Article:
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Social science, behavioral economics, cognitive psychology -- sound complex? Let's fix that. The Art of Charm Podcast is where self-motivated guys and gals, just like you, come to learn from a diverse mix of experienced mentors, including the world's best professional and academic minds, scientists, innovators, coaches, relationship experts, entrepreneurs, bestselling authors, and other brilliant minds. This show will make you a higher performer, a better networker, a deeper connector and, most importantly, a better thinker.

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315: Jennifer Verdolin | Wild Connection

September 17th, 2014

Episode 236 of 769 episodes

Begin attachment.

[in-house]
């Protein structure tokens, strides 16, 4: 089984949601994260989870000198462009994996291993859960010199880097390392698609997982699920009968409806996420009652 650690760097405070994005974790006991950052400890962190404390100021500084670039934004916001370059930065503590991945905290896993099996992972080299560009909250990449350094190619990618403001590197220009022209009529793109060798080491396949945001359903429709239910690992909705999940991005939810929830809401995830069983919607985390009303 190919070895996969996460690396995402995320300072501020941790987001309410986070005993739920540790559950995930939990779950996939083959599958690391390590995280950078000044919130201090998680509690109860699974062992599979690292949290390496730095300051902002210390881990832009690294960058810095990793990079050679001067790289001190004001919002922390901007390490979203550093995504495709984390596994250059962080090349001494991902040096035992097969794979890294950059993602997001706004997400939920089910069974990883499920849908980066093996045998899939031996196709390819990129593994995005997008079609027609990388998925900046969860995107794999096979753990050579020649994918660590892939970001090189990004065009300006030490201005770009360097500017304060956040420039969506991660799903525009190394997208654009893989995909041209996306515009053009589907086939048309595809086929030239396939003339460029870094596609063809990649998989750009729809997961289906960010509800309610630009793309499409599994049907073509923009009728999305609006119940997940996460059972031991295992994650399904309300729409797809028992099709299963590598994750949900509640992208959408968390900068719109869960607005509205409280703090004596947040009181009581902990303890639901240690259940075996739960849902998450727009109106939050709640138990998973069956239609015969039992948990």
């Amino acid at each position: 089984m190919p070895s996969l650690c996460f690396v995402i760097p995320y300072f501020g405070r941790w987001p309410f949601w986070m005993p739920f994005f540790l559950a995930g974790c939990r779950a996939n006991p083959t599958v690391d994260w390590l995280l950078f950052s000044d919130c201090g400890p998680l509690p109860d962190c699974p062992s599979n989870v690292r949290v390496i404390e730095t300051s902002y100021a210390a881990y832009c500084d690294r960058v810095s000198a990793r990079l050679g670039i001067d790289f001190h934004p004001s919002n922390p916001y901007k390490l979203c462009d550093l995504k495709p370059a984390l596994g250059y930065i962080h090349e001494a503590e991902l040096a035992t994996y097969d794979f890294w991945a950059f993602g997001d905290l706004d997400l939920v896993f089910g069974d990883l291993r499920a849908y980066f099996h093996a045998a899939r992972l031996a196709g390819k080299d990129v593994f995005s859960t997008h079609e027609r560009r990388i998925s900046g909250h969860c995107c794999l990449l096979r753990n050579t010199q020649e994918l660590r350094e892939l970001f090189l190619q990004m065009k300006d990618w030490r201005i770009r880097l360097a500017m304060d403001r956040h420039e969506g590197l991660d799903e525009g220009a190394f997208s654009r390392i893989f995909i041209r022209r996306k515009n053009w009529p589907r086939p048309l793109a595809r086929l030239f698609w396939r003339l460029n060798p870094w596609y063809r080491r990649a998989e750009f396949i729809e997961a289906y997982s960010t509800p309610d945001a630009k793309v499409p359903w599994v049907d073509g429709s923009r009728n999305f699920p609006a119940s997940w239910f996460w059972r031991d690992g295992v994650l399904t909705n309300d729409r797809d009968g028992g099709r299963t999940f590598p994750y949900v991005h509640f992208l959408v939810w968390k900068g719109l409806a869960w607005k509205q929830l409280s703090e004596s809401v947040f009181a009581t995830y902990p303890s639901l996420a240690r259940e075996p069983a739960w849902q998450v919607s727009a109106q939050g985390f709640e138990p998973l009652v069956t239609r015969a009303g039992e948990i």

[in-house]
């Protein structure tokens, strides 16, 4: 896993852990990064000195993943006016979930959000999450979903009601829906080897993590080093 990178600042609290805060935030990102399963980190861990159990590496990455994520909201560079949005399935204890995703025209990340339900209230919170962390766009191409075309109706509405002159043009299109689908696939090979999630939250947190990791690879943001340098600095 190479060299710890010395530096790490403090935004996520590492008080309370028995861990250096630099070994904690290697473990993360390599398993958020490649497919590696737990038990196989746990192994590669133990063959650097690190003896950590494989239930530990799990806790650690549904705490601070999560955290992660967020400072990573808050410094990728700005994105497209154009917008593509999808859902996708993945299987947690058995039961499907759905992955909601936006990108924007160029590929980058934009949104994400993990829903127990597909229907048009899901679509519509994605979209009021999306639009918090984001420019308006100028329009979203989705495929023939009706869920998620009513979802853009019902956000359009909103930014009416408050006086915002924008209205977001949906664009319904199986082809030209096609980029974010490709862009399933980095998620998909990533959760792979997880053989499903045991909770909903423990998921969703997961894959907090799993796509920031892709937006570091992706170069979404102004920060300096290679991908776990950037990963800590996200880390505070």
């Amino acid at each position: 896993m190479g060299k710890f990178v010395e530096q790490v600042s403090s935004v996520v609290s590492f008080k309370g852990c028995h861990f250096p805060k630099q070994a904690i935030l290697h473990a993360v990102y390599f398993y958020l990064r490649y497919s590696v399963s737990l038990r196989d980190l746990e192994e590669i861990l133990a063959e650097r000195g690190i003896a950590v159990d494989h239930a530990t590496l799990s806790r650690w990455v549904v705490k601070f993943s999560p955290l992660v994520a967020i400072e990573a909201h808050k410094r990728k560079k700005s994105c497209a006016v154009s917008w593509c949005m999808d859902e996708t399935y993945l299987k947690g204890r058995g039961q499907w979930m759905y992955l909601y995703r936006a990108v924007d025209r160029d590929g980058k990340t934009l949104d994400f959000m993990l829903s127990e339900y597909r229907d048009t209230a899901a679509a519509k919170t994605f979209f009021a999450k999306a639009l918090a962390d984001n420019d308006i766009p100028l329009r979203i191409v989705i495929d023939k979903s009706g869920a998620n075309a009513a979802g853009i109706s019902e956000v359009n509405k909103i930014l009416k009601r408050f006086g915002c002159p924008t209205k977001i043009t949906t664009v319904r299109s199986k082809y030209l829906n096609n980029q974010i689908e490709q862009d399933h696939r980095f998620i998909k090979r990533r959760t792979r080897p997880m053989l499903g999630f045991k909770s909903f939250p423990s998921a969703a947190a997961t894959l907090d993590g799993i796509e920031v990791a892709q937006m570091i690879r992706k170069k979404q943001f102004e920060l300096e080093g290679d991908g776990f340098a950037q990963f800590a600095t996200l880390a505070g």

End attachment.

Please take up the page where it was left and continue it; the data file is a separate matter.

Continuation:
Are deeper voices more attractive? "Animals show us to take our best attributes, whatever they are, and highlight them, display them." -Jennifer Verdolin The Cheat Sheet: Looks matter! and why biology supports this. (6:00) What MHC is and why it's so critical tosuccessful attraction. (11:35) Why pretending to be something you're not doesn't work in the long run. (22:00) This type of bird actually divorces, Jennifer explains.(24:55) Men are biologically programmed to hear deeper voices better: true or false? (33:00) Jennifer gives us three steps to become more attractive. (38:00) And so much more... Is it possible to learn how to be successful in dating and relationships from animals? According to our guest for episode 315, it is. Dr. Jennifer Verdolin of Duke University is the author ofWild Connectionand she has devoted her academic life to studying the mating and dating behaviors of the animal world. Today she joins us to talk about what she's observed in the animal kingdom, how humans can apply it to their own lives to better understand themselves, their dating experiences and their relationships. Try Squarespace for free and help supportThe Art of Charm! More About This Show: Dr. Jennifer is a scholar-in-residence at Duke University; she's also a writer, scientist and animal behavior expert. Her book,Wild Connection, gives the low-down on what the love lives of animals can tell us about human relationships and human dating. She has spoken on the topic with NPR and has her own weekly blog on Psychology Today (links to both are in the resources section below). I thought she would be a fascinating guest to bring on and we dive into the correlations between animal behavior and human behavior in the relationship world. It turns out there are far more similarities than you might think, and we can learn a lot from our animal counterparts. On today's show, Jennifer and I talk about those similarities and what we might learn including why animals rarely have miscommunications, why humans do and what we can apply from animals to lessen those miscues, as well as why deception never works in the long-run when you're looking for a lasting relationship. Animals aren't dishonest and don't camouflage who and what they are, humans should do the same. Regarding the topic of miscommunication, this is a common occurrence that just isn't seen in the animal world. Jennifer says there are three steps we can take to have fewer communication issues. Listen to each other better. men are programmed to pay attention to deeper voices, biologically programmed to do so. men should be aware of this and take steps to listen to their mate's voice. women can speak deeper. Stop talking over one another - animals don't do it because it doesn't work. They want to receive information so they listen. Our brains can't multi-task so if you're thinking of a response while someone is talking it's the same as if you were actually talking according to your brain. Explain what you mean in detail. The greater amount of detail you give the better your chances of being heard and understood. When it comes to pretending to be something you're not, again animals don't do this because it doesn't work to find a proper mate. In human lives, eventually the other person is going to see who you really are. Instead of pretending to be someone or something you're not, find your best attributes and display those because there is someone out there who finds those attributes attractive. The best way to feel confident and comfortable in who you are and the attributes you have is to take stock of yourself. What do you like? What don't you like about yourself? Now what can you change and what must you accept? You'll never be 6'5" so accept the height you're at, there IS someone out there who will find you attractive. But if there are things about yourself that you don't like and you can change, then do so. Do you like wish you were more confident and charming in social situations? Then make a plan to become more social, more charming and act on it. You'll find yourself becoming more comfortable and more at ease with who you are as you do, all of which makes your more attractive to others. Please join me in thanking Jennifer for being on the show.She is knowledgable, funny and she graciously shared a host of suggestions to get you on your way to finding the ideal relationship.Be sure to listen and then take action on what we talk about in this show. Thanks for being here and we'll see you next time. THANKS JENNIFER! If you enjoyed this session of the Art of Charm Podcast, let Jenniferknow by clicking on the link below and sending her a quick shout out on Twitter: Click here to thank Jenniferon Twitter! Resources from this episode: Jennifer's web siteWild Connections, Jennifer's bookJennifer's blog on Psychology TodayJennifer on TwitterJennifer on Facebook Try Squarespace (free) and support our supporters! You'll also like:-The Art of Charm Toolbox-Best of The Art of Charm Podcast HELP US SPREAD THE WORD! If you dug this episode, please subscribe in iTunes and write us a review! This is what helps us stand out from all the fluff out there. Ways to subscribe to The Art of Charm Click here to subscribe via iTunes Click here to subscribe via RSS You can also subscribe via Stitcher FEEDBACK + PROMOTION Hit us up with your comments and guest suggestions. We read EVERYTHING. Download the FREE AoC app for iPhone Email [email protected] Give us a call at 888.413.7177 Stay Charming!